Just, maybe make sure you have some tissues and chocolate handy.

 

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Throwback Thursday July 5th: Snow White and Rose Red by Patricia Wrede

Throwback Thursday is a weekly meme hosted by The Housework Can Wait and Never Too Fond of Books! It’s the nature of book blogging to focus mainly on new releases, but there are thousands of great books out there that haven’t seen the “New Releases” shelf in years. Through Throwback Thursdays THCW and NTFB hope to be able to bring attention to some older titles that may not be at the top of the current bestseller list, but still deserve a spot in your To-Be-Read pile.

This week’s Throwback Thursday book is Snow White and Rose Red by Patricia Wrede.

Summary from AmazonSnow White and Rose Red live on the edge of the forest that conceals the elusive border of Faerie. They know enough about Faerie lands and mortal magic to be concerned when they find two human sorcerers setting spells near the border. And when the kindly, intelligent black bear wanders into their cottage some months later, they realize the connection between his plight and the sorcery they saw in the forest. 

Why You Should Read This Book:  Have I mentioned before how much I love fairy tale retellings? Oh, I have? Well then it should come as no surprise that I adored Patricia Wrede’s retelling of the Grimm Brothers fairy tale by the same name!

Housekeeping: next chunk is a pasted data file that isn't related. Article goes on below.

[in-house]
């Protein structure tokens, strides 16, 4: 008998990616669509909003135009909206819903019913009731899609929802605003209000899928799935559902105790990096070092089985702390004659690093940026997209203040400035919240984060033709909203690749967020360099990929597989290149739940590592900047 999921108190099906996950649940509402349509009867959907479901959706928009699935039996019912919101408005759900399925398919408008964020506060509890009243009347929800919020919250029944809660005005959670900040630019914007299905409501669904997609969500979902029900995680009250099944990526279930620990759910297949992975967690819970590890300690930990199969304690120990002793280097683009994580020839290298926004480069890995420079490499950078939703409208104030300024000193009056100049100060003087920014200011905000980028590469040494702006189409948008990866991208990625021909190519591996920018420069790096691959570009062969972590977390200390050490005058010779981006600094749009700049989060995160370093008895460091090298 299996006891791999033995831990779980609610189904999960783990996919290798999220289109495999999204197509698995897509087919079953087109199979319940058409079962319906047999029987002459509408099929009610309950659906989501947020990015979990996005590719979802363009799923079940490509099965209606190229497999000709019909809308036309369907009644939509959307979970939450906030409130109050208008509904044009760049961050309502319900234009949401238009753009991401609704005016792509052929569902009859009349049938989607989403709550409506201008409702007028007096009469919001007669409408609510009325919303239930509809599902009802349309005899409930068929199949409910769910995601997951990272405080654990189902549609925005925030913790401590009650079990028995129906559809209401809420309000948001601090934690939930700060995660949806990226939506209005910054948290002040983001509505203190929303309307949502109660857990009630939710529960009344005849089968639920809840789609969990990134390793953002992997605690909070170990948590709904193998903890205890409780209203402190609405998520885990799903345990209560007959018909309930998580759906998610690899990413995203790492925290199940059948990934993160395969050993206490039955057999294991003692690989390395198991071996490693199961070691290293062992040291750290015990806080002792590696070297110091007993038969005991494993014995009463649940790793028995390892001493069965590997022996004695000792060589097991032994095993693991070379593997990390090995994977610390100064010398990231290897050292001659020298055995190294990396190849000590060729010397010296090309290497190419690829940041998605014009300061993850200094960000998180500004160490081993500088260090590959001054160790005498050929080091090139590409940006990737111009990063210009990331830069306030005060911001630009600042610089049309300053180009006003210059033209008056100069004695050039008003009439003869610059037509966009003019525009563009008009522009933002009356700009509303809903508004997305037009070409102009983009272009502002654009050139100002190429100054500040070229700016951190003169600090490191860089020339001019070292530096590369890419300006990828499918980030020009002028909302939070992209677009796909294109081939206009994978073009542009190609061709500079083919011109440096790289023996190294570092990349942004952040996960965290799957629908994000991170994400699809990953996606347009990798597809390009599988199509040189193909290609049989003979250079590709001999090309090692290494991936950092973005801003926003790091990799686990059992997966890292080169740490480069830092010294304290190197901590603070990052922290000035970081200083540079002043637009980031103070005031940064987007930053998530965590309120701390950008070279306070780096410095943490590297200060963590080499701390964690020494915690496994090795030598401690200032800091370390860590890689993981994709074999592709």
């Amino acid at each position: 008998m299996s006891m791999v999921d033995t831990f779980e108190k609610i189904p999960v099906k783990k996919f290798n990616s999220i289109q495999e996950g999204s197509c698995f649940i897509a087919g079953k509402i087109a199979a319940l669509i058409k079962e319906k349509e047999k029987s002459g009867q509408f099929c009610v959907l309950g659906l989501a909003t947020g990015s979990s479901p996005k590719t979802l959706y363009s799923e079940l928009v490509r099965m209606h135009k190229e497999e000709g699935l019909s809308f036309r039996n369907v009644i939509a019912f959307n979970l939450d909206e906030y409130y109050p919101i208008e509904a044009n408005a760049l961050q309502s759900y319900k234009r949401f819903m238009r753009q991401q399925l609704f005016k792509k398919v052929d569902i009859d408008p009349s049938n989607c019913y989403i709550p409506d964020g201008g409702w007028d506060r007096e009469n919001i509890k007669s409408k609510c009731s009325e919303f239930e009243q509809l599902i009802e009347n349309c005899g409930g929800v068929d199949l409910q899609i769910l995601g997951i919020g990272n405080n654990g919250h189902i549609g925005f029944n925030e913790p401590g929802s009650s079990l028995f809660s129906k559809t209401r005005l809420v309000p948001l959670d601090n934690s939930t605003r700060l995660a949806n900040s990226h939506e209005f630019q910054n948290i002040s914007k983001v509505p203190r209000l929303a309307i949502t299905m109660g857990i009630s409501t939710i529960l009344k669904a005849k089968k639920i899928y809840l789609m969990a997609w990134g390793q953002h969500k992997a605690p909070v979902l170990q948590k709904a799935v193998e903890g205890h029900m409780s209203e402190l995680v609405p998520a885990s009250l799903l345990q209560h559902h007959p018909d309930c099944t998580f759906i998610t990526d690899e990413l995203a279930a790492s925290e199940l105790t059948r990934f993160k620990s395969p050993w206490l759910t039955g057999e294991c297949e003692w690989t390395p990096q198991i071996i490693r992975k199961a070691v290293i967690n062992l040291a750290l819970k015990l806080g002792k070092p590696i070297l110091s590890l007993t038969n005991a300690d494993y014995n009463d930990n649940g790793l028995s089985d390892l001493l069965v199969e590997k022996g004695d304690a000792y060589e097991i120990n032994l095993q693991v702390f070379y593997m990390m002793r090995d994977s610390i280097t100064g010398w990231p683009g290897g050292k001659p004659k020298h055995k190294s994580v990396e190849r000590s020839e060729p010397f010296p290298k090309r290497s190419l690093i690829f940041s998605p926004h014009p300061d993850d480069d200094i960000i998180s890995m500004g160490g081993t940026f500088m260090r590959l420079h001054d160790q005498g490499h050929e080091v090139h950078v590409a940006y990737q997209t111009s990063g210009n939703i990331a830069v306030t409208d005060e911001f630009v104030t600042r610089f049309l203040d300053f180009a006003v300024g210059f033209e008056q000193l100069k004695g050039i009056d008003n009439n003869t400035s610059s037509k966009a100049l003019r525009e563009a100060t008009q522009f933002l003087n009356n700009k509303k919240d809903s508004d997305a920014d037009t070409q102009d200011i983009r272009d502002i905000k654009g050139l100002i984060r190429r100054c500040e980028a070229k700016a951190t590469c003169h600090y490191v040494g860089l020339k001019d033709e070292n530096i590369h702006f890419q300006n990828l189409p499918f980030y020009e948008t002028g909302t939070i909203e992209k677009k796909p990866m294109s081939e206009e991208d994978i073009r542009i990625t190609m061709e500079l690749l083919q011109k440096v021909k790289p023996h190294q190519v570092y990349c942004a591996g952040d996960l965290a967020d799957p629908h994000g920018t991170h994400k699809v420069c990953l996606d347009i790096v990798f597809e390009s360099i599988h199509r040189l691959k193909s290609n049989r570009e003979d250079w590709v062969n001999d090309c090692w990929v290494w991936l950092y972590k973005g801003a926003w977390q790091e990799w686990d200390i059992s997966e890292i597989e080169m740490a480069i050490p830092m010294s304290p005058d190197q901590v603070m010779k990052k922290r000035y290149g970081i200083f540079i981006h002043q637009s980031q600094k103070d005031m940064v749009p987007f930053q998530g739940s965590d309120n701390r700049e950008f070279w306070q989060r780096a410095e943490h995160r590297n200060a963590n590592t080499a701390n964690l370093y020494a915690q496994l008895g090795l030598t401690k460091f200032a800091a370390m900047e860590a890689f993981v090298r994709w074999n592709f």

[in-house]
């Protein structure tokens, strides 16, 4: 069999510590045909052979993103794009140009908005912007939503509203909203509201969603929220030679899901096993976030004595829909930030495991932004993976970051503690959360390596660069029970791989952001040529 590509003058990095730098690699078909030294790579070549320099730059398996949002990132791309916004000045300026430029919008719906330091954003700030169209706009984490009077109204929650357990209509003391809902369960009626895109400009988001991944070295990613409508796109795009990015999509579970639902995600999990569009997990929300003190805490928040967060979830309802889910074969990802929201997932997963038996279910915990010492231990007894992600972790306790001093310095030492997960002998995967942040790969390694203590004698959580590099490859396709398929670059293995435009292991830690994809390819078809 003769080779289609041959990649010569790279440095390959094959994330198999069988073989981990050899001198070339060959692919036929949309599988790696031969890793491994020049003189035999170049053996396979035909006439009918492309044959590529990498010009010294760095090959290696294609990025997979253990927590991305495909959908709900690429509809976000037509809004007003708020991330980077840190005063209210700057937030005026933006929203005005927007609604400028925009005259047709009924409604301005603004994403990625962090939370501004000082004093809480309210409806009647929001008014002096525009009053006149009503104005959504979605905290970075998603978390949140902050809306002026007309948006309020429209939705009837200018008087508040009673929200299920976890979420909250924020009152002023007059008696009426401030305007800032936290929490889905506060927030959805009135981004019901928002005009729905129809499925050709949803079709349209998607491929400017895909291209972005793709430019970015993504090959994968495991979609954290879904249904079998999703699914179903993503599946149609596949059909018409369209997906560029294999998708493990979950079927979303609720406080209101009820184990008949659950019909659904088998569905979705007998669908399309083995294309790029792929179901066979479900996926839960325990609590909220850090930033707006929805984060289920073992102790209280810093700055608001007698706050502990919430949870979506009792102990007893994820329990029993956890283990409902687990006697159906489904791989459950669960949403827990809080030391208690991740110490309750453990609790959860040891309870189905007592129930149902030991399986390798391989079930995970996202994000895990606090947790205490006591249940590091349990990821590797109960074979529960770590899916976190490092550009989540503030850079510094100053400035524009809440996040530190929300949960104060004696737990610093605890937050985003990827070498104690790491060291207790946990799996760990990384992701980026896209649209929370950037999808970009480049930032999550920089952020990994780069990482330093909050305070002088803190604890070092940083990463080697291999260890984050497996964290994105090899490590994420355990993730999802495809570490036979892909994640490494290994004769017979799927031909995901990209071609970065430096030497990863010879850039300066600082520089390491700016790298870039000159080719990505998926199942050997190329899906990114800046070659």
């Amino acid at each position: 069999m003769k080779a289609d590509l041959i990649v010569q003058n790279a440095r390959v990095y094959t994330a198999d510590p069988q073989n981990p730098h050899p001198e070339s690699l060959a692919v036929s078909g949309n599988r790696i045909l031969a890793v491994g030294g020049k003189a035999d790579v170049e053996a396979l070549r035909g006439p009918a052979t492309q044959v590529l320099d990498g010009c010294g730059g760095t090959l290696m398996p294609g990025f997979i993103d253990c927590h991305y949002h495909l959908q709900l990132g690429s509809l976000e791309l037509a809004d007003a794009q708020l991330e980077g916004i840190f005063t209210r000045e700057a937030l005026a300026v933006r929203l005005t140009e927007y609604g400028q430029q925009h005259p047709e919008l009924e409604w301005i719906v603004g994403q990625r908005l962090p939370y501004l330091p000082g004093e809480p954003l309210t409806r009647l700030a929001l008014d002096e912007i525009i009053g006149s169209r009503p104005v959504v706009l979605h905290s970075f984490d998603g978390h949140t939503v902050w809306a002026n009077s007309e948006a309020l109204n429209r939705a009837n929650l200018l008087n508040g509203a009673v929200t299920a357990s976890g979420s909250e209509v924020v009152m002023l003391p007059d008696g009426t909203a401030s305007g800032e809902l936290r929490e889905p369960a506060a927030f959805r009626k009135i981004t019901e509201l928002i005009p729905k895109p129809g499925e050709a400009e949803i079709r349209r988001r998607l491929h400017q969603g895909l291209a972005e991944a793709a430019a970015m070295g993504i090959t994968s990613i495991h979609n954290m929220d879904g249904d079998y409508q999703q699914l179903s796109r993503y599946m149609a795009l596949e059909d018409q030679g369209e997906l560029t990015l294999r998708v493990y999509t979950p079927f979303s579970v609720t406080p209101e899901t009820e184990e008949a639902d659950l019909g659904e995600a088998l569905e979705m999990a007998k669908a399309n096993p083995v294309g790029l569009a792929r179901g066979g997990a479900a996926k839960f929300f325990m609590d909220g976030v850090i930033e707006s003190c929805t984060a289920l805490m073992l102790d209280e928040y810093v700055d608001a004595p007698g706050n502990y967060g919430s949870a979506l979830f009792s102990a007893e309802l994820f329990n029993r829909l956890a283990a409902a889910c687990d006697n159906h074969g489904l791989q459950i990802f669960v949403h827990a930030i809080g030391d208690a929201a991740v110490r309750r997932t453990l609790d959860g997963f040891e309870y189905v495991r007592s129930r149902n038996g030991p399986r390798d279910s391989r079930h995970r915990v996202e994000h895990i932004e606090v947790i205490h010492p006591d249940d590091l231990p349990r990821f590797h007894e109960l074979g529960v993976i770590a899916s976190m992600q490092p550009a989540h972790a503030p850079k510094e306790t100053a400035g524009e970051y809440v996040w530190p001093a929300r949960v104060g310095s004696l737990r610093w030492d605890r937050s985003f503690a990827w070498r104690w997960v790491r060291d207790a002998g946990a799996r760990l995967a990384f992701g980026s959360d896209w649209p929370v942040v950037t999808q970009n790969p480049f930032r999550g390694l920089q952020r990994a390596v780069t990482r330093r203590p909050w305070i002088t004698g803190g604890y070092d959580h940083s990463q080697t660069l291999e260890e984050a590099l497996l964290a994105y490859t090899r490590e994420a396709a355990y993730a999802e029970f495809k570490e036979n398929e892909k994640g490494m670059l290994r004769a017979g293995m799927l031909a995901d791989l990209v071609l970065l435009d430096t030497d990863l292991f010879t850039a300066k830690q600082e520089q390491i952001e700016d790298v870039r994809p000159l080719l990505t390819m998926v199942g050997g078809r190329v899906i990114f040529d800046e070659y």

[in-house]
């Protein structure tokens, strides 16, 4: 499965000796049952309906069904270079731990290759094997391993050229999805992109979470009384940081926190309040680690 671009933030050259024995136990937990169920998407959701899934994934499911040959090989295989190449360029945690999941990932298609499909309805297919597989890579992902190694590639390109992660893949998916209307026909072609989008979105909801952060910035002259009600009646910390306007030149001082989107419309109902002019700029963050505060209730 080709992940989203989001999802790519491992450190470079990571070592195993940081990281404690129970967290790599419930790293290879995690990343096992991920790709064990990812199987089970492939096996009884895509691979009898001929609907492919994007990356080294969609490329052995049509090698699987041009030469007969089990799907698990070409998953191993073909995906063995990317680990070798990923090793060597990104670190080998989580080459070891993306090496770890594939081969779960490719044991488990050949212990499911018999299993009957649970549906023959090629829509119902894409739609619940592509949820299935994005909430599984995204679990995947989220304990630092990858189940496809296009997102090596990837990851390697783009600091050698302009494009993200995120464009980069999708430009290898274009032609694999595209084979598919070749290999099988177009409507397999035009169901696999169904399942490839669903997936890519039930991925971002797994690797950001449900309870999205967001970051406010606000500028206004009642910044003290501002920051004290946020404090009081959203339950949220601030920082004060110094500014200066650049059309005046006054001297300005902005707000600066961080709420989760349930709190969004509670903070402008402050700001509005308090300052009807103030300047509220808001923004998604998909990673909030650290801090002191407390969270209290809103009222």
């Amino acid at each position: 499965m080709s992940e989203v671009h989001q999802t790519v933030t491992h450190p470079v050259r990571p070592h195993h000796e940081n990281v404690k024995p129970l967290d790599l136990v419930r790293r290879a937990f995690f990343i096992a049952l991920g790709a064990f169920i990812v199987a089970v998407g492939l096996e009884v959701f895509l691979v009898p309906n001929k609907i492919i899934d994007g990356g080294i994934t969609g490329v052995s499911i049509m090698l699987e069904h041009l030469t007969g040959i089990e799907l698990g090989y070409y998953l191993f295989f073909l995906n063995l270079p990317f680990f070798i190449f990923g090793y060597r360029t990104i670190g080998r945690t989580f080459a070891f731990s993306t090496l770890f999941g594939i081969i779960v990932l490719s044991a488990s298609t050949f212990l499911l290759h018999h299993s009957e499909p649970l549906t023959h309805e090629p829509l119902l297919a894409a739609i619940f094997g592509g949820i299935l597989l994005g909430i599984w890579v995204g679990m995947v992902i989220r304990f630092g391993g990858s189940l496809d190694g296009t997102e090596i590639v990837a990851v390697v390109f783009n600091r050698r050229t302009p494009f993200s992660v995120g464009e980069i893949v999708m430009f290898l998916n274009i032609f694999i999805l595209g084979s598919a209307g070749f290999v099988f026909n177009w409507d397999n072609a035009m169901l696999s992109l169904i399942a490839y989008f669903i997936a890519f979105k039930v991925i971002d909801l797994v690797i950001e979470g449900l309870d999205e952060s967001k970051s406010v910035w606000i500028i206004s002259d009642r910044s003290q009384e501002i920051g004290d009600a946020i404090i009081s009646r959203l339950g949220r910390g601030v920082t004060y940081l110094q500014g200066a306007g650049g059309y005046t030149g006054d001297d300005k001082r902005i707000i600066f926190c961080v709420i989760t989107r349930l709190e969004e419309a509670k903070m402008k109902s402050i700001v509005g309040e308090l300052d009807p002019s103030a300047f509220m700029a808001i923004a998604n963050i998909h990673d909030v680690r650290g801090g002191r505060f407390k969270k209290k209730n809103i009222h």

Wrede weaves the original tale into her retelling, sharing an excerpt at the beginning of each chapter. But, her story is far richer and more involved than the original tale was. The juxtaposition of Elizabethan England and the world of the fairy was fascinating and had me turning page after page.

However, fair warning, this book is set in Elizabethan England and so the language is a bit old-fashioned at times. It did take me a bit of time to get into the flow of the language but after that it was easy enough!

If you’re a fan of fairy tales and their (many) retellings, this book is worth a look!

 

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Throwback Thursday June 28th: Mrs. Mike by Benedict and Nancy Freedman